The Student News Site of St. Joseph's University

The Hawk News

The Student News Site of St. Joseph's University

The Hawk News

The Student News Site of St. Joseph's University

The Hawk News

Editorial: Isolation and quarantine conditions must improve

Editorial%3A+Isolation+and+quarantine+conditions+must+improve

As part of their return to campus, St. Joe’s students were reassured that plans would be put into place for designated quarantine and isolation facilities when, inevitably, COVID-19 cases were detected on campus.

Not unexpectedly, COVID-19 cases are rising on campus, along with the number of students asked to quarantine and isolate. Students who test positive are expected to isolate for 10 days in either Moore Hall or Sourin Hall, while students who are informed that they may have been exposed to the virus are required to quarantine in the Homewood Suites on City Avenue until at least 14 days after possible exposure. 

A number of students and parents reached out to The Hawk to share stories of their quarantine and isolation experiences—and many of these stories are concerning. 

Students expressed frustration with inconsistent communications from university representatives about quarantine and isolation procedures that leave them confused and scared. 

In one instance, a student unknowingly boarded the West Shuttle, shared by other people in the community, because he was told a shuttle would pick him up from his residence. Instead, he should have boarded a shuttle that the university is using to transport students to quarantine or isolation locations. Could this detail have slipped through the cracks because so many students are being transported to quarantine and isolation locations; because security officers weren’t fully briefed on procedures; because communication broke down among those responsible for students’ well-being?

Whatever the reason, the error left a worried and confused student alone on a bench with his belongings for more than 90 minutes late at night. 

Other students reported being charged for meals when they ran out of meal swipes during their quarantine, accruing unexpected and costly meal expenses amounting to up to $30 a day. Other problems include students not receiving meals until the day after they moved into their quarantine room. Others reported feeling pressured to return home rather than remain on campus.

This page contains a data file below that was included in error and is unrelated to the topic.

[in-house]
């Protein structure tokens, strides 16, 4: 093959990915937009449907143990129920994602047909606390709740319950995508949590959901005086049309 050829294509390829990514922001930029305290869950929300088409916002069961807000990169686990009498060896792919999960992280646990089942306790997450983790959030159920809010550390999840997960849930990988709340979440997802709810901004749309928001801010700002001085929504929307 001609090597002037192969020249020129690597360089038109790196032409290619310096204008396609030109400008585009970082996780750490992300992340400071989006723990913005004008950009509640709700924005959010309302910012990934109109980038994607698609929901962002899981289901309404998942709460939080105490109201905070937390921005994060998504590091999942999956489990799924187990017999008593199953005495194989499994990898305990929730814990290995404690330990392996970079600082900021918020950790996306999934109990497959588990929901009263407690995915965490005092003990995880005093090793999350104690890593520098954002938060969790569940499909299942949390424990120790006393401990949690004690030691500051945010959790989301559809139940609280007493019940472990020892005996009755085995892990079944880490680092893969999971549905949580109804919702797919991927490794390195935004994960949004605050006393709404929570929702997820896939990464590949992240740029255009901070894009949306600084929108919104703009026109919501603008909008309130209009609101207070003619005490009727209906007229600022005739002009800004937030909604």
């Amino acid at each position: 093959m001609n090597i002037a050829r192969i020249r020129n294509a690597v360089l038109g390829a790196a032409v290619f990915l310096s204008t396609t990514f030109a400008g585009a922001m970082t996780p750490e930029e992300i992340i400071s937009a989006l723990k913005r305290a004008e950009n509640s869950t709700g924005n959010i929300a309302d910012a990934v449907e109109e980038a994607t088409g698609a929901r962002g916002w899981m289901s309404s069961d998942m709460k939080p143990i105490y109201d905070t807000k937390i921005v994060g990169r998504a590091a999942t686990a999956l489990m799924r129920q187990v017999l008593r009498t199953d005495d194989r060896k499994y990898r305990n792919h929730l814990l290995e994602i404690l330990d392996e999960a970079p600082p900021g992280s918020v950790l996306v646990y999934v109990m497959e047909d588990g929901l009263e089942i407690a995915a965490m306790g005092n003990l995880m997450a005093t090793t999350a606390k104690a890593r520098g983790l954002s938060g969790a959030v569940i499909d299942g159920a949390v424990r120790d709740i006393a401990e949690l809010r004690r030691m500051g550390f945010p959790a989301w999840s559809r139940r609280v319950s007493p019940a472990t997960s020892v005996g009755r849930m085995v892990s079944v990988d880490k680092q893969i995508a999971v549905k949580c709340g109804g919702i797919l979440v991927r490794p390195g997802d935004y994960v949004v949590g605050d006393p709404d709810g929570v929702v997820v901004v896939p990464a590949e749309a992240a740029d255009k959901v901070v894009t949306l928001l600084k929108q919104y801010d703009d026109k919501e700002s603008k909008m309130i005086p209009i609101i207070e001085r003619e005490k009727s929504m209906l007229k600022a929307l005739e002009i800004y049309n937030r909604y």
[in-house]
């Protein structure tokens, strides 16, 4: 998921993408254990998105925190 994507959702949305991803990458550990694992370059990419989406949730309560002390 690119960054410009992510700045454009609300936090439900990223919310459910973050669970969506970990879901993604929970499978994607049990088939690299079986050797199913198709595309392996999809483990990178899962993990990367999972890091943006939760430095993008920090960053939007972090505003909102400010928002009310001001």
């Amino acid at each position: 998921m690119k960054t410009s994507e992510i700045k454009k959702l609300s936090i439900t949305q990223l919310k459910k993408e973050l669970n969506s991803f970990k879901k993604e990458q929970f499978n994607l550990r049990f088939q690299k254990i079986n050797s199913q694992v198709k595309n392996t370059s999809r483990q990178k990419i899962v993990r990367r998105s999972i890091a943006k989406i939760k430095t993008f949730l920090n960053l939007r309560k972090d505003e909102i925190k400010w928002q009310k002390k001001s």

Conditions in the isolation locations do not live up to the Ignatian values St. Joe’s promotes, namely “the care of the whole person.” Not living up to these values, while deeply problematic in and of itself, may also serve to prevent students from coming forward about their health concerns due to a fear of having to quarantine or isolate under such conditions.

The university decided to bring us back to campus amidst a global pandemic. We knew this would be challenging, but the student stories that have emerged suggest that the university is continually one step behind, underprepared and under-resourced to deal with the conditions on the ground. 

We encourage those university officials who are not in a vulnerable group or who are not immunocompromised to actually visit classrooms, residence halls, dining facilities and other spaces on campus where students live, work and stay. Perhaps doing so will lessen an endless spout of talking points from the university that ignore the reality of what the campus community is actually experiencing. Perhaps, too, these conversations will push the university to reevaluate the conditions for students who have to isolate or quarantine on campus and then do something to remedy the ongoing problems. 

It bears repeating that, yet again, the university must do better. The university can do better.  

 

-The Editorial Board

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